Electrician Apprentice Dies When His Neck is Crushed by a Scissor Lift in California
California FACE Investigation 98CA003
April 27, 1998
A 26-year old electrician apprentice (decedent) died when the scissor lift he was moving inadvertently raised causing his neck to be crushed between the top guard rail and the underside of the top of an opening in a concrete wall. The decedent was cleaning out bore holes in the concrete wall in anticipation of running conduit through them. The employee was given a ladder for the job, but obtained a scissor lift from another employer. He was moving the lift over a piece of plywood placed on top of bent-over reinforcing steel (rebar). As he was moving the scissor lift through an opening in the wall and over the plywood, the lift platform inadvertently raised and his neck became trapped. The CA/FACE investigator determined that, in order to prevent future occurrences, employers should:
- ensure working surfaces are stable and level when moving equipment over them.
- ensure instruction in equipment operation includes remote operation.
- ensure employees do not borrow and use equipment for which they are not authorized to use.
Additionally, manufacturers should:
- design equipment controls that are protected from inadvertent operation.
On February 25, 1998, at 7:30 a.m., a 26-year old male apprentice electrician was fatally injured when his neck was crushed between the top guard rail of a scissor lift and the underside of the top of a door opening in a concrete wall. The decedent was moving the scissor lift through a rectangular hole in a concrete wall. The lift was moving over a piece of plywood which had been laid on top of bent-over reinforcing steel (rebar). As he moved the lift over the plywood, the lift platform inadvertently raised crushing his neck.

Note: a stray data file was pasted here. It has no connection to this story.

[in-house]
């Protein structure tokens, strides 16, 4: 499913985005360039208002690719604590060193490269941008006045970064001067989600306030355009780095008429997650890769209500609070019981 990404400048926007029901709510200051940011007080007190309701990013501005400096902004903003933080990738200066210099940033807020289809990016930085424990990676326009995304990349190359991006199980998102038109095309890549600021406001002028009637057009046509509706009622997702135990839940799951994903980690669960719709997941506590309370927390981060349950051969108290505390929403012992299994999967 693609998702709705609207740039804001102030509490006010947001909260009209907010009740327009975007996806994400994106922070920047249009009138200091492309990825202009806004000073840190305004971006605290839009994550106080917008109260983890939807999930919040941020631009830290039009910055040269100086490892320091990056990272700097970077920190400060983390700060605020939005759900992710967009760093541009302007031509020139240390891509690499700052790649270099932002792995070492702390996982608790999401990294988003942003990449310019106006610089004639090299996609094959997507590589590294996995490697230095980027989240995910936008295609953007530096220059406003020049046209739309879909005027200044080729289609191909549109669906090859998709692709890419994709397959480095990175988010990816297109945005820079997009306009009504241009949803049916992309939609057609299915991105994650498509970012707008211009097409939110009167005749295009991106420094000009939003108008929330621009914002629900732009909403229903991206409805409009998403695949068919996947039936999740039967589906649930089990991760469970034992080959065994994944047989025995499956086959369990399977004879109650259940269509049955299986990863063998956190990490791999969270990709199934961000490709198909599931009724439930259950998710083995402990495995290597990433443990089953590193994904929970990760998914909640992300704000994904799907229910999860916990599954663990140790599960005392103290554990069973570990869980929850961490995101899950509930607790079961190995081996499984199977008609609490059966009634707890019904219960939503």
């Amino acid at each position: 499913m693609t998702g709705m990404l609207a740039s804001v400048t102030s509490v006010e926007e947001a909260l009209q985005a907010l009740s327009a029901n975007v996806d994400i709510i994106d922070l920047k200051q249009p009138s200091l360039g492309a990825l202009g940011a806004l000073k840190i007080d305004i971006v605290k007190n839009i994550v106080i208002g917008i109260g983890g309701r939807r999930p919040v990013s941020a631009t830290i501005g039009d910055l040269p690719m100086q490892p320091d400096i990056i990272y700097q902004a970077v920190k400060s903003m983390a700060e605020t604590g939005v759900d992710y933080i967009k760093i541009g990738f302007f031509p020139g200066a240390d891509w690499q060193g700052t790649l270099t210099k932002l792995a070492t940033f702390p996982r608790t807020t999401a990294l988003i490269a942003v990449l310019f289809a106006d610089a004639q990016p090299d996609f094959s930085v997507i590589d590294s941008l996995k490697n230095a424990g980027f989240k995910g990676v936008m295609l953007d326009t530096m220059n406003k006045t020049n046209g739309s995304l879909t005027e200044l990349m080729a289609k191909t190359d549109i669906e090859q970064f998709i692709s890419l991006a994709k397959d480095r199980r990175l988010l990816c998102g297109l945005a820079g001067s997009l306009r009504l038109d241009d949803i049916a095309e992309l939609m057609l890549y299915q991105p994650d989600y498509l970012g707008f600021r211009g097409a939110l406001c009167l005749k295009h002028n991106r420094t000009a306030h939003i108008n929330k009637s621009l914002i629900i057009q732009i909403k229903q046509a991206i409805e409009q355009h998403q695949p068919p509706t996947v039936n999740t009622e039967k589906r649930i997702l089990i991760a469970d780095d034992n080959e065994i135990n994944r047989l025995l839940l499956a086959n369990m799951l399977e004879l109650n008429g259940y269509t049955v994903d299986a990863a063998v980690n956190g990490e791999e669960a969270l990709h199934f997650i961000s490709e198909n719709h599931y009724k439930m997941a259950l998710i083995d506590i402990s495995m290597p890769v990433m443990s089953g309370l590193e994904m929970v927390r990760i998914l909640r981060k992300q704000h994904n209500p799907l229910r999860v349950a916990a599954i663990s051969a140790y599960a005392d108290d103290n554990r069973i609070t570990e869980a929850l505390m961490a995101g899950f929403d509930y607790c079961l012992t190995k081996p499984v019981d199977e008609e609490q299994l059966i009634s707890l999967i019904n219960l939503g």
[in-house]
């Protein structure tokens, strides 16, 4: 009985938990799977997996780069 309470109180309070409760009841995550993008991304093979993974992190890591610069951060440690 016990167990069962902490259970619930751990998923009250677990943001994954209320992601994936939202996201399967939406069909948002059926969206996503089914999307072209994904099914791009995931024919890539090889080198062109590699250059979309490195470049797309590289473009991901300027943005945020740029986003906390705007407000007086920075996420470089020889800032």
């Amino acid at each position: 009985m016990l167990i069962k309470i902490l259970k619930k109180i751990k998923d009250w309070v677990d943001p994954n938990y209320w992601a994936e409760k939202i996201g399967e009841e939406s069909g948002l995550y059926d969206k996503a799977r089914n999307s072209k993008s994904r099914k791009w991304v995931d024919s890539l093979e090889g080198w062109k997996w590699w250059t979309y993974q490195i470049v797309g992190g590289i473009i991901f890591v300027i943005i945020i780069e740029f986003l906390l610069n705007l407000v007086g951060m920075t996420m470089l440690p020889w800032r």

The CA/FACE investigator learned of this incident on March 10 from the local legal office of the California Occupational Safety & Health Administration (Cal/OSHA). On March 11, 1998, the CA/FACE investigator traveled to the incident site where he met with the site superintendent and the decedent’s foreman, and photographed the area where the incident happened. On March 13, 1998, the CA/FACE investigator visited the rental yard where the scissor lift was stored, spoke to the rental yard owner, and photographed the scissor lift. On March 16, 1998 the CA/FACE investigator returned to the site of the incident to perform an additional inspection. The CA/FACE investigator interviewed, by phone, the Vice President of the concrete contractor on March 20, 1998.
The employer, an electrical contractor and engineering company, had been in business for 30 years at the time of the incident. The company had 3500 employees with 6 working on site at the time of the incident. The decedent had worked for the company for the 2 years and had worked at the site of the incident for 3 months. Company safety responsibilities were well defined, with superintendents having site responsibility and, in their absence, the site foreman assumed responsibility. The company had a complete Injury and Illness Prevention Program (IIPP) and a code of safe practices. The decedent was trained in the use of scissor lifts, the last three times being January 19, 1998, January 5, 1998 and November 11, 1997 as verified by documentation. The company had written generic procedures for operating equipment, but not specifically for the use of scissor lifts. The specific information was passed on verbally in the training and safety sessions. Safety meetings were held every Monday morning.